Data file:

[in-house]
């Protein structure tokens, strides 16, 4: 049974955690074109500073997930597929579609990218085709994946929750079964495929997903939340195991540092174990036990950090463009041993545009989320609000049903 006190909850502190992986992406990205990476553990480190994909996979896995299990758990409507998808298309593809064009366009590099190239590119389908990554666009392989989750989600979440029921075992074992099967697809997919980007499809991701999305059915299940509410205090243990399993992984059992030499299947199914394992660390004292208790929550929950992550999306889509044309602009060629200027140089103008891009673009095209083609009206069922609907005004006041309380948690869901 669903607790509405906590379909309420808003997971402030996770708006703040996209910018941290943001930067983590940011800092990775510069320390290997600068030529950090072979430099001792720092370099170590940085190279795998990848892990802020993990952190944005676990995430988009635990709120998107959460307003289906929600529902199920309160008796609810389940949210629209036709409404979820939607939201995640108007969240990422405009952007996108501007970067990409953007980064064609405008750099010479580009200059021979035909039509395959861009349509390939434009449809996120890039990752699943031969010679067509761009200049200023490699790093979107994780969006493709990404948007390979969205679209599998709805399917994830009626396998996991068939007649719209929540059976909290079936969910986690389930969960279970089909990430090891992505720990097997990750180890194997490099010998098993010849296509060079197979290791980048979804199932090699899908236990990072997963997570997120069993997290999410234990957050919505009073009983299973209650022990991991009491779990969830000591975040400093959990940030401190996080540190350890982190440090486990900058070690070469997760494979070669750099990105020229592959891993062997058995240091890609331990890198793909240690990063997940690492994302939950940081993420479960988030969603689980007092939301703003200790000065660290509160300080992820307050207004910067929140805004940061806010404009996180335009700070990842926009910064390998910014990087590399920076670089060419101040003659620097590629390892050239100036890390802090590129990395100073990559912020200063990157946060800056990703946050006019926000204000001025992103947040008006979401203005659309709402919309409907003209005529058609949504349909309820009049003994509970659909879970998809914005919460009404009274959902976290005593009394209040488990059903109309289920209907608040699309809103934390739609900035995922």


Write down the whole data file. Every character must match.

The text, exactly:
[in-house]
């Protein structure tokens, strides 16, 4: 049974955690074109500073997930597929579609990218085709994946929750079964495929997903939340195991540092174990036990950090463009041993545009989320609000049903 006190909850502190992986992406990205990476553990480190994909996979896995299990758990409507998808298309593809064009366009590099190239590119389908990554666009392989989750989600979440029921075992074992099967697809997919980007499809991701999305059915299940509410205090243990399993992984059992030499299947199914394992660390004292208790929550929950992550999306889509044309602009060629200027140089103008891009673009095209083609009206069922609907005004006041309380948690869901 669903607790509405906590379909309420808003997971402030996770708006703040996209910018941290943001930067983590940011800092990775510069320390290997600068030529950090072979430099001792720092370099170590940085190279795998990848892990802020993990952190944005676990995430988009635990709120998107959460307003289906929600529902199920309160008796609810389940949210629209036709409404979820939607939201995640108007969240990422405009952007996108501007970067990409953007980064064609405008750099010479580009200059021979035909039509395959861009349509390939434009449809996120890039990752699943031969010679067509761009200049200023490699790093979107994780969006493709990404948007390979969205679209599998709805399917994830009626396998996991068939007649719209929540059976909290079936969910986690389930969960279970089909990430090891992505720990097997990750180890194997490099010998098993010849296509060079197979290791980048979804199932090699899908236990990072997963997570997120069993997290999410234990957050919505009073009983299973209650022990991991009491779990969830000591975040400093959990940030401190996080540190350890982190440090486990900058070690070469997760494979070669750099990105020229592959891993062997058995240091890609331990890198793909240690990063997940690492994302939950940081993420479960988030969603689980007092939301703003200790000065660290509160300080992820307050207004910067929140805004940061806010404009996180335009700070990842926009910064390998910014990087590399920076670089060419101040003659620097590629390892050239100036890390802090590129990395100073990559912020200063990157946060800056990703946050006019926000204000001025992103947040008006979401203005659309709402919309409907003209005529058609949504349909309820009049003994509970659909879970998809914005919460009404009274959902976290005593009394209040488990059903109309289920209907608040699309809103934390739609900035995922």